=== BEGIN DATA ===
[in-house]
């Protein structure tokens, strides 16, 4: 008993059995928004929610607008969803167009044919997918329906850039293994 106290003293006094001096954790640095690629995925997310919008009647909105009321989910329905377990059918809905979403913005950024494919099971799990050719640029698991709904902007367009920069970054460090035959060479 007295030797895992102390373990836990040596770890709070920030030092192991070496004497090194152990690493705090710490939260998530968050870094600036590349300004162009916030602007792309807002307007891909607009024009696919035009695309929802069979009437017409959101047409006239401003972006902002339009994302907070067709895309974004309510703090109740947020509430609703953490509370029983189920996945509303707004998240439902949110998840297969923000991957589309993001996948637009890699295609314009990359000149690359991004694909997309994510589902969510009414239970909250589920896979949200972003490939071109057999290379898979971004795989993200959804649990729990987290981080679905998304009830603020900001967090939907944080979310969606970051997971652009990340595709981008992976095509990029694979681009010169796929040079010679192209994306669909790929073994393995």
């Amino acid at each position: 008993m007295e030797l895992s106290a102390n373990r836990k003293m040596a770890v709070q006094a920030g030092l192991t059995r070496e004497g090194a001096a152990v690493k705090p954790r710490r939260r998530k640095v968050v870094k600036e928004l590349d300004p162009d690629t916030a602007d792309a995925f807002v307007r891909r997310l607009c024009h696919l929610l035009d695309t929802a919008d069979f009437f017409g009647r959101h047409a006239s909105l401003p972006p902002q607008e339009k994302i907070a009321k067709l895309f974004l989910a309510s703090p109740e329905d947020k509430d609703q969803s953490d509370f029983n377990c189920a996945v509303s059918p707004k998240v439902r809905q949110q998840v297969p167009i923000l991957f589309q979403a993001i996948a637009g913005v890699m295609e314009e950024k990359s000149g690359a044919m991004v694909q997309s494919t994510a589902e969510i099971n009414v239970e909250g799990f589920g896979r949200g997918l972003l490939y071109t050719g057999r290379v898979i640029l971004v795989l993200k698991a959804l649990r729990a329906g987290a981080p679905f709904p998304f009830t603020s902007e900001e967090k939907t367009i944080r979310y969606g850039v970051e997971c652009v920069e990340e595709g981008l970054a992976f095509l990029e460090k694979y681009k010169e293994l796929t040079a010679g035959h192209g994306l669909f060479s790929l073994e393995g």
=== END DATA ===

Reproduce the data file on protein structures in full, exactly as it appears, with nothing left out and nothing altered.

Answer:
[in-house]
């Protein structure tokens, strides 16, 4: 008993059995928004929610607008969803167009044919997918329906850039293994 106290003293006094001096954790640095690629995925997310919008009647909105009321989910329905377990059918809905979403913005950024494919099971799990050719640029698991709904902007367009920069970054460090035959060479 007295030797895992102390373990836990040596770890709070920030030092192991070496004497090194152990690493705090710490939260998530968050870094600036590349300004162009916030602007792309807002307007891909607009024009696919035009695309929802069979009437017409959101047409006239401003972006902002339009994302907070067709895309974004309510703090109740947020509430609703953490509370029983189920996945509303707004998240439902949110998840297969923000991957589309993001996948637009890699295609314009990359000149690359991004694909997309994510589902969510009414239970909250589920896979949200972003490939071109057999290379898979971004795989993200959804649990729990987290981080679905998304009830603020900001967090939907944080979310969606970051997971652009990340595709981008992976095509990029694979681009010169796929040079010679192209994306669909790929073994393995």
């Amino acid at each position: 008993m007295e030797l895992s106290a102390n373990r836990k003293m040596a770890v709070q006094a920030g030092l192991t059995r070496e004497g090194a001096a152990v690493k705090p954790r710490r939260r998530k640095v968050v870094k600036e928004l590349d300004p162009d690629t916030a602007d792309a995925f807002v307007r891909r997310l607009c024009h696919l929610l035009d695309t929802a919008d069979f009437f017409g009647r959101h047409a006239s909105l401003p972006p902002q607008e339009k994302i907070a009321k067709l895309f974004l989910a309510s703090p109740e329905d947020k509430d609703q969803s953490d509370f029983n377990c189920a996945v509303s059918p707004k998240v439902r809905q949110q998840v297969p167009i923000l991957f589309q979403a993001i996948a637009g913005v890699m295609e314009e950024k990359s000149g690359a044919m991004v694909q997309s494919t994510a589902e969510i099971n009414v239970e909250g799990f589920g896979r949200g997918l972003l490939y071109t050719g057999r290379v898979i640029l971004v795989l993200k698991a959804l649990r729990a329906g987290a981080p679905f709904p998304f009830t603020s902007e900001e967090k939907t367009i944080r979310y969606g850039v970051e997971c652009v920069e990340e595709g981008l970054a992976f095509l990029e460090k694979y681009k010169e293994l796929t040079a010679g035959h192209g994306l669909f060479s790929l073994e393995g």